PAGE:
Modern research in management science has identified six practices which facilitate the emergence of the capacity for “boundaries-spanning” leadership. Such research has shown that when the multiplicity and complexity of forces are brought to bear in alignment and synergy they produce what has been called a nexus effect – the emergence of new and unexpected realities that bring with them new possibilities that inspire groups to recognize that they can achieve together above and beyond what they can realise on their own. That is indeed, the inherent strength in diversity: the whole taken together in this new environment of cooperation and collaboration, (a new creative diversity) becomes bigger than the sum of its multitude of separate parts. Since the leader is the driver of the new situation he exudes the zeal to excel, determination to innovate and commitment to sacrifice to the common good.
Boundary-spanning leadership then is the ability to create direction, alignment and commitment across boundaries in the service of a higher vision and goal. The higher desirable goal in our present circumstances being to build a new Nigeria where equity, justice and prosperity is available and accessible to all individuals, all regions and all constituencies. Leaders must therefore lead across groups, and diversities at the historical juncture where experience, expertise and varied identities intersect, even as two powerful human forces – differentiation and integration collide to catalyze a new reality driven by collaboration, innovation, and transformation engineered by a new mindset and new mental models. As the late Albert Einstein observed “problems cannot be solved at the current level of consciousness that created them” Hence the inevitability of change. So where do we go from here?
It is pertinent to remind us at this stage that the three outstanding problems facing Nigeria are presently:
- The challenge of national Integration;
- The challenge of national development; and
- The challenge of building a Pan-Nigerian leadership cadre
It was our late compatriot Chinua Achebe who had observed:
“The Nigerian problem is the unwillingness or inability of its leaders to rise to the challenge of personal example which are the hallmarks of true leadership. Nigeria can change if she discovers leaders who have the will, the ability and the vision…”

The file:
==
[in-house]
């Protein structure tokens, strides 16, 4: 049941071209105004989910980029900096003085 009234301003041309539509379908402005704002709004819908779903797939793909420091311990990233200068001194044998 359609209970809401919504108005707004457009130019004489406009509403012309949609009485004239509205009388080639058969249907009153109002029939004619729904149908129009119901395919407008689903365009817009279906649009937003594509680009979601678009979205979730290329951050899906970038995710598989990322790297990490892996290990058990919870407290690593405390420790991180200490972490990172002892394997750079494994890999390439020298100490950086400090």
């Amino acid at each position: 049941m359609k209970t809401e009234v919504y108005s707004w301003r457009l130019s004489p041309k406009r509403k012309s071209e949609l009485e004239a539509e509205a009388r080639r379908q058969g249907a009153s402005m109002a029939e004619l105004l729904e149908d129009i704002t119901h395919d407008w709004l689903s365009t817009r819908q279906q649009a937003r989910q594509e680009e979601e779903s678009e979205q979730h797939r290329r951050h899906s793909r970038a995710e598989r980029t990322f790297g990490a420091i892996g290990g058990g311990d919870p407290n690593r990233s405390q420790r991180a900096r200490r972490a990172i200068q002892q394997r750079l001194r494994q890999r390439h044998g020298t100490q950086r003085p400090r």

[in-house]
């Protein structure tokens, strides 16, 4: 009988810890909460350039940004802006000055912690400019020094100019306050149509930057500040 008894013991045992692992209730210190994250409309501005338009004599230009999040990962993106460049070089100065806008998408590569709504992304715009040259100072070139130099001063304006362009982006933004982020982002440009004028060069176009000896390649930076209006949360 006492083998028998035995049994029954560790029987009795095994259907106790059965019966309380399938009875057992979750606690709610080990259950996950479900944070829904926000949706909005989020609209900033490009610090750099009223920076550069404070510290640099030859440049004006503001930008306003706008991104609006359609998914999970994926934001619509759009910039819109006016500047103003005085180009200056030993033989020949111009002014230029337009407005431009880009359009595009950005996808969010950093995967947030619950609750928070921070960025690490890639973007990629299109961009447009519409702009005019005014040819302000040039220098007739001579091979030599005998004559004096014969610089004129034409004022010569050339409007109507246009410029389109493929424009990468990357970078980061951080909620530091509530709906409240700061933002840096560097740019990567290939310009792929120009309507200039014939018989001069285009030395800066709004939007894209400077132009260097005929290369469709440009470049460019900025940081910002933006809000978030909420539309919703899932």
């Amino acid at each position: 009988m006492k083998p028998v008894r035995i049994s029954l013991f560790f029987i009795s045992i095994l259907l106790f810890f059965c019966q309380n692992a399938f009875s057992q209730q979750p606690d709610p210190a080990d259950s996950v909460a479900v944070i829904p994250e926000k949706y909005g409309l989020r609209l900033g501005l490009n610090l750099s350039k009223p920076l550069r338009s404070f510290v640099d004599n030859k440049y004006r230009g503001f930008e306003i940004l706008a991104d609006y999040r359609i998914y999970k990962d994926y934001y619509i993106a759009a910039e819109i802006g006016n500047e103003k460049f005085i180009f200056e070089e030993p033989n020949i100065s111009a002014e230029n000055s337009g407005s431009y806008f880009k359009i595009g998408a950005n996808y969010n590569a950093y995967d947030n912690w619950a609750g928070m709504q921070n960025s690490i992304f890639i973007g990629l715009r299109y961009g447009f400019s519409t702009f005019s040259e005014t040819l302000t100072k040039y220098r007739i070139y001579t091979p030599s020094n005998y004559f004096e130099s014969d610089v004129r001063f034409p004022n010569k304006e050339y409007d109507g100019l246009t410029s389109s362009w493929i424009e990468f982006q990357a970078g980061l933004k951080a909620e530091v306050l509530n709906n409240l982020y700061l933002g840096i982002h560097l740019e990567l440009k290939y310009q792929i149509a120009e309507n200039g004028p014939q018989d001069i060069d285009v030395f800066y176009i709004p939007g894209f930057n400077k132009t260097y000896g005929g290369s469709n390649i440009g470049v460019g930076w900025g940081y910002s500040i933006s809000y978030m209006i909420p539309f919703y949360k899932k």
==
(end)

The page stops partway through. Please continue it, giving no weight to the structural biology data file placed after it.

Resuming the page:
This is the crux of the matter – the selection process for leadership is anchored not on the discovery of new talents and grooming them for service according to the national vision and the national code of values. The preponderance of what passes for leadership in Nigeria today is provided by the political class: self-selected and self-perpetuating through an amoral and value depreciating network of god-fathers who know the price of everything and the value of nothing.
So we need a wholesale change in the rulership class. Fortunately we have in the Report of the 2014 National Conference a report that can serve as a new grundnorm, for embedded in that document is the framework of a new constitution: the result of an unprecedented national consensus which can be validated by the Nigerian peoples in a referendum.
In the meantime we can make the chapter 2 of our present constitution justiciable and mandatory on all governments at all levels. Maybe that such an initiative should serve to return the government to the people since all the issues that should concern the citizen is fully aggregated in that chapter II of the present constitution.
In summary, the greatest need of Nigeria at this period of convulsive changes in the global environment is a leadership that has the consuming passion and compassion to build bridges across the peoples of Nigeria beyond ethnicities, cultures and religions. It is not rocket science.
* Professor Anya O. Anya, Ph.D (Cambridge) D.Sc (Hon) D.Litt (Hon) FAS, OFR, NNOM